Contractual and liability issues regarding the rollout of electric vehicle charge points in Europe

By Lawrence Freeman,

11-2018

In view of the significant growth of electric vehicle sales, an increasing number of companies (including EV manufacturers and electricity suppliers) have started to build networks of charging stations. Based on his experience of working at Tesla, Lawrence Freeman (now Senior Counsel in our Brussels office) explains the legal challenges of such projects.

The operator of a network of electric vehicle ("EV") charge points (which could also be an EV manufacturer) will need to locate the charge points subject to general network connection rules, planning law and safety regulations. Typically, the operator leases premises and purchases/ provides for electricity necessary for electricity supply at the charge point.  

In some countries, the operator may apply for subsidies for the installation of publicly accessible EV charging infrastructure.

The operator will need to consider contractual and liability issues vis-à-vis not only 

(a) the landlord of the premises on which EV chargers are installed, but also 
(b) the EV user, and 
(c) the power producer.

(a) The landlord

In relation to the landlord, the operator may agree that the infrastructure that the operator has installed becomes property of the landlord upon termination of the lease.  This could be in return for waiving the requirement for the operator to pay rent or share revenue (as the operator's investment in infrastructure constitutes consideration for use of the premises).

The parties will need to consider joint PR activities and the joint naming of the station. It will also be necessary to find agreement on the number of parking spaces which will serve as "dedicated" charge posts to be used by certain EVs, and the number of spaces outfitted with charge posts to charge certain EVs but which are also available for general parking, but not charging, of non-EVs for a maximum number of minutes ("enabled" stalls) with signage.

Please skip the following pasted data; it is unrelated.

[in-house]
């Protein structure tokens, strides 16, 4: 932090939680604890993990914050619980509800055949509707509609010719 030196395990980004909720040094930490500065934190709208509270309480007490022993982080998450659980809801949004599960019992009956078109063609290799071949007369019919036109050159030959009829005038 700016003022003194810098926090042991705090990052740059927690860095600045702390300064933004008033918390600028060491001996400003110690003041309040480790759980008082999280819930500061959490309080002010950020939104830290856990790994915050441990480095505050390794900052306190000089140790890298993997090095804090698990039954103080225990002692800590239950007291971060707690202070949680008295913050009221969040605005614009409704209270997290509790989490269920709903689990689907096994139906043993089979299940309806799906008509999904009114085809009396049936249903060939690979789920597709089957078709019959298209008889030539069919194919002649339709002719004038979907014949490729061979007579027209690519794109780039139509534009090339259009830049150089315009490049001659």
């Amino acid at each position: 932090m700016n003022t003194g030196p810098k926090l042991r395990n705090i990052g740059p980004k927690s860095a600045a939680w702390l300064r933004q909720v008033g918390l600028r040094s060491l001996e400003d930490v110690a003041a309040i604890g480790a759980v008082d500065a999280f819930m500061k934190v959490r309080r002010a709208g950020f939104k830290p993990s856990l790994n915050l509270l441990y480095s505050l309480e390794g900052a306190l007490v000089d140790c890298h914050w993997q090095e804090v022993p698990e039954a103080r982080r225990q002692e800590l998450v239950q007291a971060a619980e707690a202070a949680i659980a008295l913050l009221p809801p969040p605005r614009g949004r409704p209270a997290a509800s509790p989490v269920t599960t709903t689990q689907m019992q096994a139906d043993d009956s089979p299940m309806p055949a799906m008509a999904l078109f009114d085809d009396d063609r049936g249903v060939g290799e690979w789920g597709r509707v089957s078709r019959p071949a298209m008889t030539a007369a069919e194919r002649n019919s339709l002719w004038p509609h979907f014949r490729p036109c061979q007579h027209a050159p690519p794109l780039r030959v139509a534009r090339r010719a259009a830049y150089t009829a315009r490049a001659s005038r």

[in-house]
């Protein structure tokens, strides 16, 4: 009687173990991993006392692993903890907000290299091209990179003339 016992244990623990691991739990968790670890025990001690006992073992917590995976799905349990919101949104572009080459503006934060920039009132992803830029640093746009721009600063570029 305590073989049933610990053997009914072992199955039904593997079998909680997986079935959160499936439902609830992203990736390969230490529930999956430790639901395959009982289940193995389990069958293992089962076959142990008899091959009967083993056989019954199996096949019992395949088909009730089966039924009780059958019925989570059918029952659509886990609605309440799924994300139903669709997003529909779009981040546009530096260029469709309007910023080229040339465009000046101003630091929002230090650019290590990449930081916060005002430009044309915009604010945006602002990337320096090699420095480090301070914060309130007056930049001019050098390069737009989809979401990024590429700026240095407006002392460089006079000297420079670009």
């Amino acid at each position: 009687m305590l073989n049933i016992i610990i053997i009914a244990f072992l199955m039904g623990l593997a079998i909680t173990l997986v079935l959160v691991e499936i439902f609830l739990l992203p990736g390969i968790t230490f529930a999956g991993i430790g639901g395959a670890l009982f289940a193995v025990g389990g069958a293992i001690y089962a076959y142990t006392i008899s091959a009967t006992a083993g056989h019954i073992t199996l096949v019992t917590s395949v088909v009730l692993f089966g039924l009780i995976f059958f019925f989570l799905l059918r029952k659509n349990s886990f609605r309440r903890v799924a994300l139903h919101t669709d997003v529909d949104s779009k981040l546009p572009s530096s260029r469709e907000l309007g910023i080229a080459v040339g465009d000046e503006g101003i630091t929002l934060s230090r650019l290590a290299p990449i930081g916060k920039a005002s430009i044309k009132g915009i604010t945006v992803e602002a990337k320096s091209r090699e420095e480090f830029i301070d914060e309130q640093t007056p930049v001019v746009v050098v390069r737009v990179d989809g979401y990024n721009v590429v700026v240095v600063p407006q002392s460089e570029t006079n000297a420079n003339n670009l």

The parties will have to settle other contractual terms including those relating to operating costs, maintenance, advertising, non-impairment of the charging station, insurance, assignment of lease rights and indemnifications.

(b) The EV user

In relation to the EV user, the operator will need to consider pricing rules such as the requirement under EU Alternative Fuels Infrastructure legislation that the prices charged by the operator of a charge point are reasonable, easily and clearly comparable, transparent and non-discriminatory.

Purchasers of EV charging infrastructure should ensure that they receive relevant manufacturer warranties to evidence that equipment has been manufactured to the latest technical standards.

An operator may decide to charge idle fees if the EV remains connected to the charger after charging is complete. The legal risk is that any assurance in advertising, on websites, brochures or customer-facing materials of any kind that EV users will be charged for charger use could be used to argue that charging a fee later for idling is (i) a breach of contract i.e. public statements about charging constitute a term of the contract either express, or where generally clear, implied; (ii) unfair terms i.e. any express contract term entitling the operator to levy a fee for idling or to increase that fee unilaterally is unfair and unenforceable; (iii) a misrepresentation i.e. a statement or ad promising to charge for charging is a statement which induced the customer to use the charger and that introducing idle charging is a breach of that representation entitling the customer to rescind the contract and get the customer's money back.

The solution is essentially to regard idle fees as paying for parking. The important threshold for the operator to be able to ask a customer to pay idle fees is that the customer is informed of idle fees before they are incurred (which is similar to reading a sign on parking rates when the customer pulls into a parking lot). The operator could launch a system that prompts customers to make payment by credit card, at which point they will accept terms of service covering idle fees. Customers' credit cards would not be automatically charged for idle fees until they have accepted the terms of service.

(c) The power producer

In relation to the power producer, the operator may consider requiring provisions in the Power Purchasing Agreement ("PPA") that enable the operator to terminate the PPA pre-emptively where the after-tax value of electricity changes. It is also important that the PPA includes performance guarantees from the power producer to let the buyer meet demand schedules subject to penalties.

 

Authors

Lawrence Freeman

Lawrence Freeman

Senior Counsel
Belgium

Call me on: +32 (0)2 282 6000